In the United States, social workers have long espoused human rights claims, including such foundational foremothers as Grace Abbot and Bertha Capen Reynolds in the United States. Internationally, social work professional organizations have embraced human rights processes at the United Nations since the time that the major human rights covenants came into force in the mid-1960s. At its best, social workers facilitate the participation of marginalized groups in political processes; help to develop policies and programs that foster social and economic rights realization; and carry out community-based, family or individually-based practice with core principles of human rights in mind. Yet, social workers and the profession have also helped create or carry out policies that either intentionally or inadvertently violate human rights. In the United States, consciousness about human rights in everyday professional practice is often limited. So, for example, some of my social work colleagues at a number of universities are developing curricula that highlight how human rights is entwined with, for example, work with newcomer immigrants and refugees; those who have been incarcerated; elderly individuals with disabilities who have been placed in “congregate care”; children who have been placed in foster care on the grounds of “physical neglect” or poverty; the criminalization of poverty and homelessness; and pervasive food insecurity.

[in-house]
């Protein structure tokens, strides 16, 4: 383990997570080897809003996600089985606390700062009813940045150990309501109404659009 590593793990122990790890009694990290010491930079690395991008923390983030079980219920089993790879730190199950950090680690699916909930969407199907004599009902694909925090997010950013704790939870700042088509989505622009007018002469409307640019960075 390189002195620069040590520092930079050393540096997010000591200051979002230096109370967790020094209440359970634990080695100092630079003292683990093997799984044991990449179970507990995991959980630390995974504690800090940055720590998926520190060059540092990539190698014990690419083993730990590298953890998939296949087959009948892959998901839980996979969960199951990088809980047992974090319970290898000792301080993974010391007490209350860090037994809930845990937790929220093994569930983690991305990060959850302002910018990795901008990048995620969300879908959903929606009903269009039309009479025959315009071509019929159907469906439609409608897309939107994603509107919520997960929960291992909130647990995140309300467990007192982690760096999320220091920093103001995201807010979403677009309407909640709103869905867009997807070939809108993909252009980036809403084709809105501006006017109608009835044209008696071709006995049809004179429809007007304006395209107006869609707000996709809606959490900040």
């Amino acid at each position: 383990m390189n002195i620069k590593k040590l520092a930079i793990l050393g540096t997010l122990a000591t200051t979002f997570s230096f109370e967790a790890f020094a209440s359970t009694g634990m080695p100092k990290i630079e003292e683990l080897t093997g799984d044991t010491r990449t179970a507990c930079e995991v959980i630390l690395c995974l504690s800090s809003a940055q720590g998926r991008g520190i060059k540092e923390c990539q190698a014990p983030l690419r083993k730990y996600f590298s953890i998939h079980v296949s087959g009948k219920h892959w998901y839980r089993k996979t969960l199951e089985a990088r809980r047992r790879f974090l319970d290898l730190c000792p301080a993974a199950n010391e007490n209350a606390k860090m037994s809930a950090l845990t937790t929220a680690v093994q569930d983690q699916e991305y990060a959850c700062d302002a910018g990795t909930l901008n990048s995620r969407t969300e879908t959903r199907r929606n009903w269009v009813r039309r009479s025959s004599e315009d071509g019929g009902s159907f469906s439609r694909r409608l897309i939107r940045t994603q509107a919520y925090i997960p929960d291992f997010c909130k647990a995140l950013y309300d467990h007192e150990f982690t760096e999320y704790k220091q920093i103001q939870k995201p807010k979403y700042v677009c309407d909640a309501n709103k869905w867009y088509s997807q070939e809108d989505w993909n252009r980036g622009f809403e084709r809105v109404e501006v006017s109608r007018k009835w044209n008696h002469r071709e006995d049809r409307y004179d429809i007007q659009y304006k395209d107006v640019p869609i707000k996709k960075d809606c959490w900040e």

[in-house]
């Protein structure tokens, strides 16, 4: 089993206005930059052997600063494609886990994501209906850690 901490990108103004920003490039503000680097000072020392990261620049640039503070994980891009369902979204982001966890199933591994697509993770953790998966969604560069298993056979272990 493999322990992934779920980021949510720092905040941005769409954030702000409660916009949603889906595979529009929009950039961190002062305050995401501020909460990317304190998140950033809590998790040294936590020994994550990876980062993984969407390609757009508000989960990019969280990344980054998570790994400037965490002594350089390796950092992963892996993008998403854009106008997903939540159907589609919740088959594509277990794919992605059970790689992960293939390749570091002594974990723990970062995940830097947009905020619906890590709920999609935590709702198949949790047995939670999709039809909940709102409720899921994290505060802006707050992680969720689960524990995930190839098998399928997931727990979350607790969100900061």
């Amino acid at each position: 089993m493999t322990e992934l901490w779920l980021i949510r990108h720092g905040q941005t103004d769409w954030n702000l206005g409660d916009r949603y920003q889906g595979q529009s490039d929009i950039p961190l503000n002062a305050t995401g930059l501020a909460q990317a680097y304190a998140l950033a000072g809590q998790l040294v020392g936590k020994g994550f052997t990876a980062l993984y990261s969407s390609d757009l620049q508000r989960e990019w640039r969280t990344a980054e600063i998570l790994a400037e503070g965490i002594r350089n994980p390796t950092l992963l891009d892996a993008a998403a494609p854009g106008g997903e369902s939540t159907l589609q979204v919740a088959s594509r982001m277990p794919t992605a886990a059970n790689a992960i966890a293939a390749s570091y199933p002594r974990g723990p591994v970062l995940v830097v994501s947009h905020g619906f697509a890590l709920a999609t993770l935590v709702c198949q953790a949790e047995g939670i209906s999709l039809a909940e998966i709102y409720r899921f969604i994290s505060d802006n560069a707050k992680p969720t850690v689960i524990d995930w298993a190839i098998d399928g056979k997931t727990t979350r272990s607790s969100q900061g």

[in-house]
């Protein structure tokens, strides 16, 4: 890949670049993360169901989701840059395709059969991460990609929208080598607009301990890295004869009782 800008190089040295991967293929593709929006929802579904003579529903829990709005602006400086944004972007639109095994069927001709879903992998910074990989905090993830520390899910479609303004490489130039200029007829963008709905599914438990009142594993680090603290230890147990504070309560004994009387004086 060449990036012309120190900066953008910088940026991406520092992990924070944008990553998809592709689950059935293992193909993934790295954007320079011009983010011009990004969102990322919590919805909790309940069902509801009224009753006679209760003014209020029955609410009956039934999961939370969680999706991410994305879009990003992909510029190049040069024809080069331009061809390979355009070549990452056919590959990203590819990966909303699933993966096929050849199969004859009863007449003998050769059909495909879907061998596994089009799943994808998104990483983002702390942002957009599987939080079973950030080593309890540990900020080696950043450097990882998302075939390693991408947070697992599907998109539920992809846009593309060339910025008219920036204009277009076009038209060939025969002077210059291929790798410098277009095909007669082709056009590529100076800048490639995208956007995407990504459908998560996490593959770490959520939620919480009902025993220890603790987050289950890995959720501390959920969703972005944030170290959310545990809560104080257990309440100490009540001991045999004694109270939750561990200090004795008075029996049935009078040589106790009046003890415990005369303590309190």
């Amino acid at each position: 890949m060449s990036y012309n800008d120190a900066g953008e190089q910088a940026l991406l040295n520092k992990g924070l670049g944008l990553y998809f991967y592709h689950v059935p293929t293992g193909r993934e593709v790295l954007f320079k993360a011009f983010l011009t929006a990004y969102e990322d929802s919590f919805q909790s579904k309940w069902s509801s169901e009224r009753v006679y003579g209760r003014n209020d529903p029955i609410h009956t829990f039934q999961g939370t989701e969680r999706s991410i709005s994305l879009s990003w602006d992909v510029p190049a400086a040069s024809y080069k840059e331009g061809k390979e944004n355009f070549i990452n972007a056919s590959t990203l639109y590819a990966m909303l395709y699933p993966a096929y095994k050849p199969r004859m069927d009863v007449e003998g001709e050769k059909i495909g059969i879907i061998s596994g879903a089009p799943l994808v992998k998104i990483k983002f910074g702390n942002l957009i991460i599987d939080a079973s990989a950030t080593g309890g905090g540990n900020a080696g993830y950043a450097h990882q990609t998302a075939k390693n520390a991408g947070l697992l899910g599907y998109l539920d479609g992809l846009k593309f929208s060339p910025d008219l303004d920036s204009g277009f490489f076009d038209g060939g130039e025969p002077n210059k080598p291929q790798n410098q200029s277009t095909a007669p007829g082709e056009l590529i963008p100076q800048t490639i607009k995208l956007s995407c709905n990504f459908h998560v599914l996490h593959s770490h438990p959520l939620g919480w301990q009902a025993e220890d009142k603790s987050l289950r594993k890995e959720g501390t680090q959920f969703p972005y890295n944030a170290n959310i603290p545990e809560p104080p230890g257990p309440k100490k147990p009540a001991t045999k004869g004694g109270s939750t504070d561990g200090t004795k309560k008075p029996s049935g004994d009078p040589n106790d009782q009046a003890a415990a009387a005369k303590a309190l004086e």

SK: What do you see as the desired outcome for students studying human rights? Should professors teach students to become activists?

KL: One of my primary goals in university-level human rights education is to foster students becoming knowledgeable about human rights from an interdisciplinary perspective. This includes gaining understanding of philosophical and historical foundations of human rights; sociological or anthropological perspectives on how human rights mobilization unfolds in diverse settings (and times); legal and political systems in which human rights law is formed and practiced; and varied ways of examining the implementation and realization of human rights. Certainly space to disagree about human rights principles and practices should be afforded throughout the educational experience. And, professors can indeed teach students skills for critical engagement and modes of advocacy and “human rights practice” that can be carried out at local, state (governmental), and international levels. This is akin to studying to be a public health practitioner and taking a course on policy analysis and advocacy – one learns skills of persuasion and analysis that may be of use in any range of disciplines or careers. I feel fostering understanding of how to engage in human rights work at the United Nations, regional human rights bodies, or much more locally at a state or community-level is appropriate in the university setting. Moreover, in international human rights law there is an obligation for educational systems to provide human rights education. Such education requires going beyond learning about which human rights treaties exist and how they work. It entails gaining insight into how to draft a “shadow report” and participate in UN human rights monitoring processes or collaboratively draft a new human rights convention or general comment on an existing convention. It may mean examining a local or state budget with human rights-based principles in mind. A broad interdisciplinary approach builds a deeper understanding of the struggles and limitations faced by human rights advocates and broadens advocacy beyond that carried out by human rights lawyers.